Outside the courthouse, State's Attorney Bond is exulting in his successful indictment of Clay Davis on corruption charges. "It shines a light on a cornerstone issue for any representative government," Bond tells the assembled media. "Public trust of public servants." Like trusting that officials sworn to uphold the law won't turn a blind eye to a slam-dunk federal case just to avoid handing a political rival an easy win? Is that the kind of public trust we're talking about here? Ah, but I'm being churlish on Bond's big day. And I'm not the only one feeling churlish -- the Sun's Bill Zorzi stops mid-scribble to sidle up to Pearlman and berate her for staging the perp walk of Clay Davis without bothering to phone the newspaper. Pearlman protests that they did call a reporter named Gail Gibson -- whoops, she hasn't been at the Sun in four months. "From now on," Sorzi says to Pearlman, handing over his card, "just don't jam me up like that again." And if you're thinking, "Boy, that sure is mean of that dick Sorzi picking on our poor Rhonda like that," let me just point out from my own newshound days that interacting with sources is a delicate balance, sometimes requiring the velvet glove and other times the iron fist. Guess which part of the delicate balance I excelled at? Pearlman takes Sorzi's card, but she doesn't look at all pleased to do so; Bond continues to pontificate about integrity.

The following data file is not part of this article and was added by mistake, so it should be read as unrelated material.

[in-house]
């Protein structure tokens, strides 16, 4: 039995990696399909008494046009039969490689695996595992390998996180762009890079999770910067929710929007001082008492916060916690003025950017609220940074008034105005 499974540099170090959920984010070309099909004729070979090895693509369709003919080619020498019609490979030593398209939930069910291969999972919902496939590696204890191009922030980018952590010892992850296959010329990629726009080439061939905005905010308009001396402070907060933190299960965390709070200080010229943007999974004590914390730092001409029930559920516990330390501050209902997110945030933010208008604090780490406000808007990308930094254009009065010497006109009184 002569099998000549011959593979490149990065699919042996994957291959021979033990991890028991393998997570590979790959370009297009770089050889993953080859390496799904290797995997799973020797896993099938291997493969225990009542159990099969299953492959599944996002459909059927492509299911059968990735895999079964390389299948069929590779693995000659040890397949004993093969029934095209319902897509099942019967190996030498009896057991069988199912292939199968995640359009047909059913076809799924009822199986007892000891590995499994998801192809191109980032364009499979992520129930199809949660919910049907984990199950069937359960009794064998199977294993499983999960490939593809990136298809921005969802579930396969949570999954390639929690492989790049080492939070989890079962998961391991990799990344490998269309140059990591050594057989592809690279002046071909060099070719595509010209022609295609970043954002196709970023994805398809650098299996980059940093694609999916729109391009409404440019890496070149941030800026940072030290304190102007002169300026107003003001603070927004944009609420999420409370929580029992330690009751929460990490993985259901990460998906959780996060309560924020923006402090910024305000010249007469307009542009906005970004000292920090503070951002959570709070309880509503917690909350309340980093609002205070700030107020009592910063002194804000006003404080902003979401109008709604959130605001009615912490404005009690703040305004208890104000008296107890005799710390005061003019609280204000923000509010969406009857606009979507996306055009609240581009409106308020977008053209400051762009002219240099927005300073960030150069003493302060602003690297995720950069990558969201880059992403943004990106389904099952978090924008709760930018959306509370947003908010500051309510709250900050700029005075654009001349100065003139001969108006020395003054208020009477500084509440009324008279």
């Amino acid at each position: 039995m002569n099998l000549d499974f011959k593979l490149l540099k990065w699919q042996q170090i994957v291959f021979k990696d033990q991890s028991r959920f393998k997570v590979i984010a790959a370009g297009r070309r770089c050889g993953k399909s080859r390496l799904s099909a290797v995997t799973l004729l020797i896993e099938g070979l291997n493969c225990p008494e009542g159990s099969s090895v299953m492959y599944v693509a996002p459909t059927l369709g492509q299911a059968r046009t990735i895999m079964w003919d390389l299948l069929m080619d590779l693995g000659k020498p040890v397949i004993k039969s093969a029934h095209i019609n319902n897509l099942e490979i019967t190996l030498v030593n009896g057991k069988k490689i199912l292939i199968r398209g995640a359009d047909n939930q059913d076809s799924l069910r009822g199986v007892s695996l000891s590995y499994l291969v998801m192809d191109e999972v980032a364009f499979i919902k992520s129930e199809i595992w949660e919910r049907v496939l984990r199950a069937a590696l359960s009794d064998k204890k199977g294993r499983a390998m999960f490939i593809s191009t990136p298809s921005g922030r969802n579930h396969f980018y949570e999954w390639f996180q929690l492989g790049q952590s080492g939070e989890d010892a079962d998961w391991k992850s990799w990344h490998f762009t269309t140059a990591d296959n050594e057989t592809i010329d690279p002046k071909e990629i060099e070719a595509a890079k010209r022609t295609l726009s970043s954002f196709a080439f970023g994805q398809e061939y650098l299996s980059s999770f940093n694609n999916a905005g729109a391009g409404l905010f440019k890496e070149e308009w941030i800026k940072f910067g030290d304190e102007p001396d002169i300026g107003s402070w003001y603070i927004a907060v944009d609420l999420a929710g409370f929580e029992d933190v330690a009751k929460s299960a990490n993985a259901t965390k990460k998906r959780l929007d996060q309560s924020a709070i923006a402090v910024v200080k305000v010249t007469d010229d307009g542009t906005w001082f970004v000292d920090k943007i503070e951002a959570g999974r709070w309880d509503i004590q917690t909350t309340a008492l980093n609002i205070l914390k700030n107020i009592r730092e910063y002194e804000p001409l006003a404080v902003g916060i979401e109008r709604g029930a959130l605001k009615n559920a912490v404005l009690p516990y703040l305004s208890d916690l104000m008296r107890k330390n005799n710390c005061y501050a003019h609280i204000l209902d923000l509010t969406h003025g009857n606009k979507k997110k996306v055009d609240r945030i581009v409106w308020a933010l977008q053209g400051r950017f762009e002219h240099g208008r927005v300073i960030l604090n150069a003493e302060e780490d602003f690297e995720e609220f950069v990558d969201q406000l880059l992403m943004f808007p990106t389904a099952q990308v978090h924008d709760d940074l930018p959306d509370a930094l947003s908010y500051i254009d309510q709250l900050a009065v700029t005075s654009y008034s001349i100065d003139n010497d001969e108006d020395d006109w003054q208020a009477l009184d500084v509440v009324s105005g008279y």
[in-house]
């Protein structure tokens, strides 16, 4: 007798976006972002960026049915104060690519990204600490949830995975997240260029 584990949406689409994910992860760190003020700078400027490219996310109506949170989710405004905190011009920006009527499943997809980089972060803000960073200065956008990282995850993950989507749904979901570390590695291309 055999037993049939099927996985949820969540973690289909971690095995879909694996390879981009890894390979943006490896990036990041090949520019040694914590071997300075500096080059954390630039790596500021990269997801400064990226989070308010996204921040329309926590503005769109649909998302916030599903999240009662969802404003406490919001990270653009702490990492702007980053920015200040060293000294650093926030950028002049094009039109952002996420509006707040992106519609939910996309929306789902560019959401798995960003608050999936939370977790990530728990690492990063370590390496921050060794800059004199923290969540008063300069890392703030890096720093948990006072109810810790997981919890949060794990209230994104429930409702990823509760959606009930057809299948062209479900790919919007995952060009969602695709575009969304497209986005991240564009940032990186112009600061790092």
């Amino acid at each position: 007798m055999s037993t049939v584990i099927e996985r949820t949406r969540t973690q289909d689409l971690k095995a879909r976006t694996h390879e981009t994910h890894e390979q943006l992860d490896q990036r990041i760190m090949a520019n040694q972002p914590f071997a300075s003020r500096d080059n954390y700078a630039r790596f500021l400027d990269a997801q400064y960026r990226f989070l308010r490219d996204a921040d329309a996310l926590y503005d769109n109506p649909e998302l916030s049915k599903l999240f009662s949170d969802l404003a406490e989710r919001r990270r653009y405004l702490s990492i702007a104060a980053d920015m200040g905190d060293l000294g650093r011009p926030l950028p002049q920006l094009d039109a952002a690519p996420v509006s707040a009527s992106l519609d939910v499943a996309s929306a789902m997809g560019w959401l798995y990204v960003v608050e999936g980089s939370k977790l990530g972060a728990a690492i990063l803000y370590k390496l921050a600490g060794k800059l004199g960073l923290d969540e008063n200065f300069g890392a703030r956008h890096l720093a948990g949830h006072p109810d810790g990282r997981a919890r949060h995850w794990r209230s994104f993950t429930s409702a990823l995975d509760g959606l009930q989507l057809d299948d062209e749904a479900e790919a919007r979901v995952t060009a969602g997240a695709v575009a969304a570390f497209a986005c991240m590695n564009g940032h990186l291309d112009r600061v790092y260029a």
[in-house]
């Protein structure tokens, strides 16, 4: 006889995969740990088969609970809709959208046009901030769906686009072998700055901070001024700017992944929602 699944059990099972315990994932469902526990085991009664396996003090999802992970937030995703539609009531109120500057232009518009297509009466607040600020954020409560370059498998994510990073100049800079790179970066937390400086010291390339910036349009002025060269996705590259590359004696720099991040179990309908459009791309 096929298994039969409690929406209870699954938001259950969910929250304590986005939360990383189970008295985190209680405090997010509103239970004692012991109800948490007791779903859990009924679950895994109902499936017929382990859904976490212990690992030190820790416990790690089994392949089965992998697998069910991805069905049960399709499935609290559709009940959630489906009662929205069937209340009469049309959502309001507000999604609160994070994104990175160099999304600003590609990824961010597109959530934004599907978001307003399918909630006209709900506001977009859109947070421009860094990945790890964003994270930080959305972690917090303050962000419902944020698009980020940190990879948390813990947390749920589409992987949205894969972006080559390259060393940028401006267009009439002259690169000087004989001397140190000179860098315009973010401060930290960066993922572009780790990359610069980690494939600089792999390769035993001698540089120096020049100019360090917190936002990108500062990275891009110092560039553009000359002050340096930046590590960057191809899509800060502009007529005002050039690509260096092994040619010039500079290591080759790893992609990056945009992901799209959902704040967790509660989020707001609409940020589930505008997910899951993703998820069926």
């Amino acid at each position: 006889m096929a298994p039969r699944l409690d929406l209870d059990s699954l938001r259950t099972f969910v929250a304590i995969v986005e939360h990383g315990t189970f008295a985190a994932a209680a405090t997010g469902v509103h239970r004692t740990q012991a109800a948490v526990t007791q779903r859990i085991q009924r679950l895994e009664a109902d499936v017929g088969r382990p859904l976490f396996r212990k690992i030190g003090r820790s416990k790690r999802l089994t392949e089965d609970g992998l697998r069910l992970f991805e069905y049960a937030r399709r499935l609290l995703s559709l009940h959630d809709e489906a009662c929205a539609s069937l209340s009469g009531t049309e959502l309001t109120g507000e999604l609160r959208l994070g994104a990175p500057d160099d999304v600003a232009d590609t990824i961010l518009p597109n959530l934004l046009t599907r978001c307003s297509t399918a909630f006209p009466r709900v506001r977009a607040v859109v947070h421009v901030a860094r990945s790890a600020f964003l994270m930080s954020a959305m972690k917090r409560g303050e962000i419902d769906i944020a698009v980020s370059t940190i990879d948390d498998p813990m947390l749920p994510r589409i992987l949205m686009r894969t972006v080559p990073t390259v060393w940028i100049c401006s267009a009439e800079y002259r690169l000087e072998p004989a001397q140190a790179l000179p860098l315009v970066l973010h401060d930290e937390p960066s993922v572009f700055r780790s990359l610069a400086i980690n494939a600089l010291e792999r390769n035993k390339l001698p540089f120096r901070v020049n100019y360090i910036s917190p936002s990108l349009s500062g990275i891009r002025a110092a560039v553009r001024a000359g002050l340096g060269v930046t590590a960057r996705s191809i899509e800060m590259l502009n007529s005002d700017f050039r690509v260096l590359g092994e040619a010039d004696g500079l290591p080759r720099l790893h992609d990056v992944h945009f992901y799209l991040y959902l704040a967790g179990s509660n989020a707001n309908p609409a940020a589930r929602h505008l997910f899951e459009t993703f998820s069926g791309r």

In fact, he's still pontificating on the television set in Carcetti's office, where the mayor is watching with near-orgasmic glee. "How's it feel, Clay?" Carcetti asks of no one in particular. "Not much fun on the ass end, is it?" Sounds like someone's still aggrieved about not getting a return on his $20,000 investment. "You said it, Norman," Carcetti says, after Norman fails to jump in with any wry observation about the frailty of the human condition. "There's the short con and the long con." Norman simply suggests that Carcetti issue a statement about this turn of events and not to sound too happy about things: "You don't dance on Clay's grave until you sure the motherfucker's dead." So true, about so many people on this show. After more warnings about not pissing off Clay's supporters with any too-exuberant statements to the press -- "That guy still has a base," Carcetti cracks, "after all the shit he's pulled?" -- both Carcetti and Norman comment on how mayoral Bond looks. I assume they mean "mayoral" in the general, complimentary sense and not in the "prone to hissyfits" Carcetti sense. "With the profile he gets from this," Norman observes, "I'd say it was Mr. Bond's base to lose." Carcetti manages to suppress any "Hey, I'm not even halfway through my term yet" looks that may otherwise have flashed across his face.